First Ever Recommendations for Kid's Type 2 Diabetes

For the first time ever, the American Academy of Pediatrics (AAP) has issued guidelines for the management of Type 2 diabetes. Until now type 2 diabetes has been considered an adult onset disease, but pediatricians are seeing more and more children either pre-diabetic or fully engaged in Type 2. Many physicians believe that the increase in type 2 diabetes is directly related to the rise in childhood obesity.

Type 1diabetes is a chronic condition that is also known as juvenile diabetes or insulin dependent diabetes. It is often a genetic disease or can be caused by certain viruses. With type 1 diabetes, the pancreas produces little or no insulin. It is not curable but can be managed.

Type 2 diabetes is much more common and is rising rapidly among children and teens. It now accounts for up to one in three new cases between the ages of 10 and 18.

Why has the AAP decided guidelines are now needed? Because type 2 diabetes was once considered an adult disease- not a childhood disease.

 "Few providers have been trained in managing type 2 diabetes in children and, to date, few medications have been evaluated for safety and [effectiveness] in children," says co-author Janet Silverstein, MD, professor of pediatrics at the University of Florida and chief of endocrinology at Shands Hospital in Gainesville.

"This is a real issue in the pediatric population. It's something that many of us as pediatricians didn't grow up with because we just didn't see it very often," she says.

Proper diagnosis is paramount to the recommended guidelines. Type 1 or type 2 diabetes diagnoses are not always clear-cut and can take time for an accurate diagnosis.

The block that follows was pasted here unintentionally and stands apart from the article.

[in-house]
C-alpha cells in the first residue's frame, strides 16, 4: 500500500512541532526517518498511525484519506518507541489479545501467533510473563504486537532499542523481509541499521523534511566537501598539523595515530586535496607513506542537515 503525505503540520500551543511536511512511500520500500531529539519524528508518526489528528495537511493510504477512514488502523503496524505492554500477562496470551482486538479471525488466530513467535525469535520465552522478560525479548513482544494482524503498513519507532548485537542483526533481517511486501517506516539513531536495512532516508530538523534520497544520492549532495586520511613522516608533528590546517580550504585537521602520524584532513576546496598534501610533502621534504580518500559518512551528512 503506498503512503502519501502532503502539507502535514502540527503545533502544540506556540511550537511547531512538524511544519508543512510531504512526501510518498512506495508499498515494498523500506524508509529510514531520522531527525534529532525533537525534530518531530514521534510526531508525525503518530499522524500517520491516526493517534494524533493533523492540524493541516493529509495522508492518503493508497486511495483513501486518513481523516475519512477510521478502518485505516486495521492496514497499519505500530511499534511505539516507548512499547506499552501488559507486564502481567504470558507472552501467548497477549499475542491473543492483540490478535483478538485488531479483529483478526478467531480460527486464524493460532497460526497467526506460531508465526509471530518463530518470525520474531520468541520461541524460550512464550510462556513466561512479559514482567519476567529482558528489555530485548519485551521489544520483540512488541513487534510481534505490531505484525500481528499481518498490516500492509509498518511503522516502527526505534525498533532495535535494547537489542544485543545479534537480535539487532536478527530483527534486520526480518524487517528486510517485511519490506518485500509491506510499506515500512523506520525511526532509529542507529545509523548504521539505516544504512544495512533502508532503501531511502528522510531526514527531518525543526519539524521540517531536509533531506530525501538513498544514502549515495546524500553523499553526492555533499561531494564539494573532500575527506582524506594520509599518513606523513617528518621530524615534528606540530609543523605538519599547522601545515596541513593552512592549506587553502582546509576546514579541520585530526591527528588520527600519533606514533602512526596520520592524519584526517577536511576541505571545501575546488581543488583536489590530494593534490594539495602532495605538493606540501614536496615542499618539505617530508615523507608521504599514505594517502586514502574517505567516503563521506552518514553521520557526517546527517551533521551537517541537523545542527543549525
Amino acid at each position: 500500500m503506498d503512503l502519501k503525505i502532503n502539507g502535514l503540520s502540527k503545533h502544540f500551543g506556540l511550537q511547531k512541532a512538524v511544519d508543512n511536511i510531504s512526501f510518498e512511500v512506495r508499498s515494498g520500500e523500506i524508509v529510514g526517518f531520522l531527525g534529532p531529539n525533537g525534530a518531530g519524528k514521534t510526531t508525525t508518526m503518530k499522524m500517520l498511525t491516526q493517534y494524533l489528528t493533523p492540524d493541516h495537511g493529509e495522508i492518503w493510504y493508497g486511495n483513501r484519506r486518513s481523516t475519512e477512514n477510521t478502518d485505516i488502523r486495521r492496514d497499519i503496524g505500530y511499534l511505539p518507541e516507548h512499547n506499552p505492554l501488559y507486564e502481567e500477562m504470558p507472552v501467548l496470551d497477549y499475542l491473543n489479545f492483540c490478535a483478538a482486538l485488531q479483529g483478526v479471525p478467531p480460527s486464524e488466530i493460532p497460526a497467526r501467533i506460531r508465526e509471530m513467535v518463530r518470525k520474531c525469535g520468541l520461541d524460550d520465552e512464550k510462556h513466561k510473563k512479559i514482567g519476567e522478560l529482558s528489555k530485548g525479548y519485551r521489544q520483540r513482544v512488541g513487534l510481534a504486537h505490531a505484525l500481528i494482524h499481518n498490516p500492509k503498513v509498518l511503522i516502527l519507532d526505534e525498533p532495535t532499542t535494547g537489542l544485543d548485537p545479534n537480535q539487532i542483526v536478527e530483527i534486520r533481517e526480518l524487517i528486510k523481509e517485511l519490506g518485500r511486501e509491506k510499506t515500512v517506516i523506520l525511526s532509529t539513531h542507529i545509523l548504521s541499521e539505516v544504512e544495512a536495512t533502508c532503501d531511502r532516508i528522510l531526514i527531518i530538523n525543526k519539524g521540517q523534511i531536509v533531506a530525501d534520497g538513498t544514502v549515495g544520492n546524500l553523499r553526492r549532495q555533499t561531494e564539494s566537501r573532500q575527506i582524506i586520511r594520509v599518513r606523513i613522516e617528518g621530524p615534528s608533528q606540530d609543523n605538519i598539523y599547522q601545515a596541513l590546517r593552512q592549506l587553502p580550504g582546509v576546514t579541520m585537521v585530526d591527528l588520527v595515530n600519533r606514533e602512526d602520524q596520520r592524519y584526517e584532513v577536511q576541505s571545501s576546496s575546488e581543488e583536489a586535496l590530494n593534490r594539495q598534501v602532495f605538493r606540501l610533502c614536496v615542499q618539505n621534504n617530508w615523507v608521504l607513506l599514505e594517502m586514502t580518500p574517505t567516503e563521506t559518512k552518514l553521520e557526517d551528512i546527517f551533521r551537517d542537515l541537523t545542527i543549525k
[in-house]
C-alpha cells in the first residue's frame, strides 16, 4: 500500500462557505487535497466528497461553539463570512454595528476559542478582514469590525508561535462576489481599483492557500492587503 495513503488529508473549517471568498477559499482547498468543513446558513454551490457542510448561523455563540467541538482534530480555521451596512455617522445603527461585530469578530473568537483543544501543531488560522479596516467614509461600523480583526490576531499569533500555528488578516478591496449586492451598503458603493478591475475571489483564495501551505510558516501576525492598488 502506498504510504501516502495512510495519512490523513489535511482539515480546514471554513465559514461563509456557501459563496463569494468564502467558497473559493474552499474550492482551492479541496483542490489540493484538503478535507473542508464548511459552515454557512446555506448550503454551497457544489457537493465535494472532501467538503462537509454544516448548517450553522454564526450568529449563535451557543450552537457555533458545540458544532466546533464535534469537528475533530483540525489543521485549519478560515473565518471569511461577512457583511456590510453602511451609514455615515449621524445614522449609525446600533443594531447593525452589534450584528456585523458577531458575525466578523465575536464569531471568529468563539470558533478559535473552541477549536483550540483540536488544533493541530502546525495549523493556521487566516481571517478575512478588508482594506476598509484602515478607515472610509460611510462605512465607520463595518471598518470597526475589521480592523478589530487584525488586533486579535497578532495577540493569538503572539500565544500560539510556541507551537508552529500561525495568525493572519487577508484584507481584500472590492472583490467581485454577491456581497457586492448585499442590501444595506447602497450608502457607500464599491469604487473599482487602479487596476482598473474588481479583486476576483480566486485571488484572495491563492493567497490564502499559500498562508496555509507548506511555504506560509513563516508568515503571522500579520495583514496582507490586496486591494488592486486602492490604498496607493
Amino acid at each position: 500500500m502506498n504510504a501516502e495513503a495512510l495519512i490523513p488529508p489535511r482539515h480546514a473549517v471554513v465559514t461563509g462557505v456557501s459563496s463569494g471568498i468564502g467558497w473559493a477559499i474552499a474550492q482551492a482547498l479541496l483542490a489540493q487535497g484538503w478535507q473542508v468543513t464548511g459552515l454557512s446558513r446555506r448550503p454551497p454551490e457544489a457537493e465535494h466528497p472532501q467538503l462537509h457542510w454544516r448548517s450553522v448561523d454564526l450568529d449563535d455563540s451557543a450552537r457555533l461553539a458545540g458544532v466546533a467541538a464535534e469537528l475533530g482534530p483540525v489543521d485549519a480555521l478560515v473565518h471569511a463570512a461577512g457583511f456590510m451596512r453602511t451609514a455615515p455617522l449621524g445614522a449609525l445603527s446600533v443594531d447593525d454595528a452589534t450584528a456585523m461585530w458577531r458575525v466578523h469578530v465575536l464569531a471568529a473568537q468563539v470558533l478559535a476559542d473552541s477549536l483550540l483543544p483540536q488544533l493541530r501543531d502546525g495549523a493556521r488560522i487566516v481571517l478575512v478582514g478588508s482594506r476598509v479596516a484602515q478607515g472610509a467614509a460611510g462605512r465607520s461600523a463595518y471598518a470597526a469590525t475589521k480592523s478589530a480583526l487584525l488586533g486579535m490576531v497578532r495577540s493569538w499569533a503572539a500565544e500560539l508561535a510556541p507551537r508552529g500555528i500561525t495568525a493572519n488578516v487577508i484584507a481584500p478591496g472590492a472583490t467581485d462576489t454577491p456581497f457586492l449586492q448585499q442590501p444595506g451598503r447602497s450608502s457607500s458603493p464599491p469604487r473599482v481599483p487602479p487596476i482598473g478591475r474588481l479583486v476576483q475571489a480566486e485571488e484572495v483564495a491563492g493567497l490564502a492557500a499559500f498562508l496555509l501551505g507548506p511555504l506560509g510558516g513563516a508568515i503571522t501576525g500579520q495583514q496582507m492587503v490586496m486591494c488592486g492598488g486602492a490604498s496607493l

The guidelines recommend giving insulin to patients if it's not clear whether they have type 1 or type 2 diabetes. If type 2 diabetes is confirmed, lifestyle changes along with the medication metformin are recommended. Metformin and insulin are the only two blood sugar-lowering medications approved for those younger than 18, but others are being studied, Silverstein says. 

The panel also recommended that children with type 2 diabetes get their hemoglobin A1c levels measured every three months. The test measures blood sugar levels for the past two or three months.

Managing diabetes can require blood sugar level monitoring many times a day. In general the panel endorses the American Diabetes Associations guidelines. These guidelines recommend testing three or more times daily for those on insulin and less frequent measurement, including after-meal checks, for those not on insulin.

The panel also made other recommendations including nutrition counseling, moderate to vigorous exercise for at least 60 minutes daily, and limiting screen time at home to less than two hours per day.

Type 2 diabetes doesnt always exhibit the classic symptoms that type 1 does. Kids with type 2 may not have any symptoms and may not be diagnosed unless they have a yeast infection or a urinary tract infection. However, the medical complications of living with type 2 diabetes are well known. The condition can affect nearly every major organ in your child's body, including the heart, blood vessels, nerves, eyes and kidneys.

Pre-diabetes is easier to manage than treatment for the disease. Pre-diabetes is even more common in overweight children than is diabetes. Its vital to intervene when a child is gaining too much weight. "It's important to advise parents that it's much easier to prevent type 2 diabetes than to treat it." Silverstein says.

 How can you help prevent your child from developing type 2 diabetes? Experts recommend visiting with a registered dietician if youre concerned about your childs weight and eating habits. Healthy meals, exercise and weight control are all key factors in diabetes prevention. Studies have shown that lifestyle changes can prevent or delay type 2 diabetes in adults. But experts are not sure whether lifestyle changes will have the same effect in children. Studies on preventing type 2 diabetes, in children and teens, are ongoing. Some clinical trials show that a program of physical activity and healthy eating can decrease insulin resistance and help control blood glucose.


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